But it was found 95% of the readings resulted in marginal recipe change. Only 5% of the results delivered a significant benefit. The time taken to count the beans significantly degraded the user experience to the point of being completely off-putting.
With experience you can use your eyes, and expect that small beans will behave like a darker roast, they will have been roasted more thoroughly, so subtracting 0.20 from the measured density (extracting less) could improve your initial results. Very large beans behave as if they are a lighter roast. They tend not to have roasted to the same extent all the way through, so adding 0.2 (extracting more) could improve your initial results.
But I would only make those assumptions if I had very little to go with.
You are always better off tasting it and adjusting accordingly (steps 5 & 6).
When it comes to measuring your espresso YEILD, volume is a terrible method compared to using weight.
However, when it comes to measuring DENSITY of a substance, it is its mass per unit volume. You need both tools, volume and weight.
You have to use the right tools for the job. Trying to use one tool alone for every job, would be like a Builder using a hammer to grind coffee.
Good to hear you don’t advocate eyeballing 18g and are at least using scales.
Likewise, a 150-point density measurement is guaranteed to give you better results 99% of the time than your eyeballs for the Roast level.
Before you were blind, now you can see.
Using a fixed 1:2 ratio recipe, fixed 93c temp, fixed-dose, for every roast level of coffee, and relying on grind adjustments alone is worse than playing blind man’s bluff. It limits usable roast ranges to different methods.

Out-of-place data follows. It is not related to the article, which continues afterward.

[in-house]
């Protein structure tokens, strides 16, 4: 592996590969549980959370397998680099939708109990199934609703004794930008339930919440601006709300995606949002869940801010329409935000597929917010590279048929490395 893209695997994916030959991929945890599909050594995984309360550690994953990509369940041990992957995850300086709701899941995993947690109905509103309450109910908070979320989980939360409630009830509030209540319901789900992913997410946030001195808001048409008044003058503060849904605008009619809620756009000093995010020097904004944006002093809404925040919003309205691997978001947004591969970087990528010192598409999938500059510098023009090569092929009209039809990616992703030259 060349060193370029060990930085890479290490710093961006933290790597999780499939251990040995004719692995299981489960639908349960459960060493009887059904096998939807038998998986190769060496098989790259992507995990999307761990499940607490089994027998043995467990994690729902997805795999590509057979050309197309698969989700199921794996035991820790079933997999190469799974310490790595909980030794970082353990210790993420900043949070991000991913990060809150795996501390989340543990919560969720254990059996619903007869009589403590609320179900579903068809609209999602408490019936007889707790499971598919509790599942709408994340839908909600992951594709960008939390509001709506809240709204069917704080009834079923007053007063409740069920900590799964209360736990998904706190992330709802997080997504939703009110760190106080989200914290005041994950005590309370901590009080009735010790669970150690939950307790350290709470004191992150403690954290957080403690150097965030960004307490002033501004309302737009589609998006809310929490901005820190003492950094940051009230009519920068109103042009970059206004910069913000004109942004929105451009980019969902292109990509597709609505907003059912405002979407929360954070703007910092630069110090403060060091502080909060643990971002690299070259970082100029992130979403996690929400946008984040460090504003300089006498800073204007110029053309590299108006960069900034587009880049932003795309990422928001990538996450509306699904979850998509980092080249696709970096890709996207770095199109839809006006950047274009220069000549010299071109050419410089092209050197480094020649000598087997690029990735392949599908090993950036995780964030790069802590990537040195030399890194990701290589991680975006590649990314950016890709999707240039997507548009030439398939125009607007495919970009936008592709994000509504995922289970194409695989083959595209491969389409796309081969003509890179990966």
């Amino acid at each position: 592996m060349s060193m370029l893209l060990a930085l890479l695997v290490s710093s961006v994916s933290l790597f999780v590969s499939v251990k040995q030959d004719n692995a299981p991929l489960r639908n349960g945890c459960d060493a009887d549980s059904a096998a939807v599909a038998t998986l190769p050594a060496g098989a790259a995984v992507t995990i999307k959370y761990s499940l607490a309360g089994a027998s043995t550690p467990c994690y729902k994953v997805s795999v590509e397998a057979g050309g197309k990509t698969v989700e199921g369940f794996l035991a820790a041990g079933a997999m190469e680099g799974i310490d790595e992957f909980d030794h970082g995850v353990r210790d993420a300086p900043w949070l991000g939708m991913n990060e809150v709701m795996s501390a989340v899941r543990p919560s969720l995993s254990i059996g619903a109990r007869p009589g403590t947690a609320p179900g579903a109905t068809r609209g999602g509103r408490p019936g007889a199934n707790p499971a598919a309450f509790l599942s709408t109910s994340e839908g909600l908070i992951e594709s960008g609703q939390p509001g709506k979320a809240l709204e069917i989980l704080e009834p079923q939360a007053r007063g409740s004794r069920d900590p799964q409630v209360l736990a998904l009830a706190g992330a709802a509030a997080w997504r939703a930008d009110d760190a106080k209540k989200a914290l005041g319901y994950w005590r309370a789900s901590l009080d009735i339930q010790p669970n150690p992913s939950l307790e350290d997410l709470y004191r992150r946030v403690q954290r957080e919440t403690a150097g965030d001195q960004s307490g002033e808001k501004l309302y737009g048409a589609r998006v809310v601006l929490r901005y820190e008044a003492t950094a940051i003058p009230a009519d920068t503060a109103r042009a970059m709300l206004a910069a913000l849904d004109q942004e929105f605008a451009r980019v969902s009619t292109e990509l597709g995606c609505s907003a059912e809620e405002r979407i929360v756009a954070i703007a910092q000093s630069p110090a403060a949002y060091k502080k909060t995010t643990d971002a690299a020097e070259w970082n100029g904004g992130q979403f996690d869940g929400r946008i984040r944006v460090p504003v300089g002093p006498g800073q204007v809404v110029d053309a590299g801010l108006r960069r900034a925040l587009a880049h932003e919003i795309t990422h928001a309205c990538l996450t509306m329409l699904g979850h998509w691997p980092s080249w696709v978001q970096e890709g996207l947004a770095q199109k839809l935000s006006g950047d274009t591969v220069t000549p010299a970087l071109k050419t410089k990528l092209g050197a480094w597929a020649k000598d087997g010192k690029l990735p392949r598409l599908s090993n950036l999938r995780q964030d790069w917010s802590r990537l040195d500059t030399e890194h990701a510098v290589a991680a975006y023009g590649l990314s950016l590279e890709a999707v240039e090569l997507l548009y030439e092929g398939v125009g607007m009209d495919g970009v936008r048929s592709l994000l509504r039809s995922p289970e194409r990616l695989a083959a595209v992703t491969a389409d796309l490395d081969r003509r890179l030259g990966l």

For a very light roast on espresso that really requires beyond a 1:4 ratio, a fixed recipe simply hasn’t used enough solvent water. No amount of grinding finer will help, and the coffee will be sour. This results in preventing consumers from using the espresso method for light roasts, relegating many coffees to filter methods alone.
By only using espresso for mid to dark roasts espresso consumers miss out on many wonderful taste experiences.
For a very dark roast on espresso that really requires a 1:1 ratio and a much lower temperature, the fixed recipe has used way too much solvent water, and heat. It is over-extracted, no amount of grinding coarser will help and the coffee will be bitter. Typically dark roast fans use a lot of milk and sugar to cope with the bitterness.
Varying the recipe to one appropriate for the roast level as indicated by the density measurement means every roast level right across the spectrum of very light to very dark, can hit the sweet spot, neither sour nor bitter, for all methods. You are no longer limited to what you can use on espresso. It’s liberating and wonderful.
Measuring density is not a silver bullet, but it is a tremendous tool that helps you understand what your coffee needs, and guides you on how to get the best out of it.
Most home users are not going to have a tool to measure agtron lying around, they are kind of expensive ~$1500 USD for one thing.
They are useful for a roaster, because they already know how the beans were roasted, they just need to now how far to go with the roasting, and when to stop.
But Agtron is not of much use for determining extraction. If you cook a roast at a really high temp, it might be black on the outside, but still tough on the inside. Coffee cooked high and fast will be dark, but still hold a lot of water, be dense, and difficult to extract. A piece of meat cooked long and low is not going to be black on the outside, but it is going to be pull apart tender. Coffee roasted long and low won’t be dark, but it will have lost most of the moisture, be brittle, porous, and extract really easily. So color is not the best tool to use. Measuring density is much better.
You don’t need absolute density by measuring with displacement. No matter how accurately you could measure the density, it would never remove the need to taste the result and adjust it (steps 5 and 6).
Settled density is perfectly adequate for giving you a much better starting point than the fixed recipe.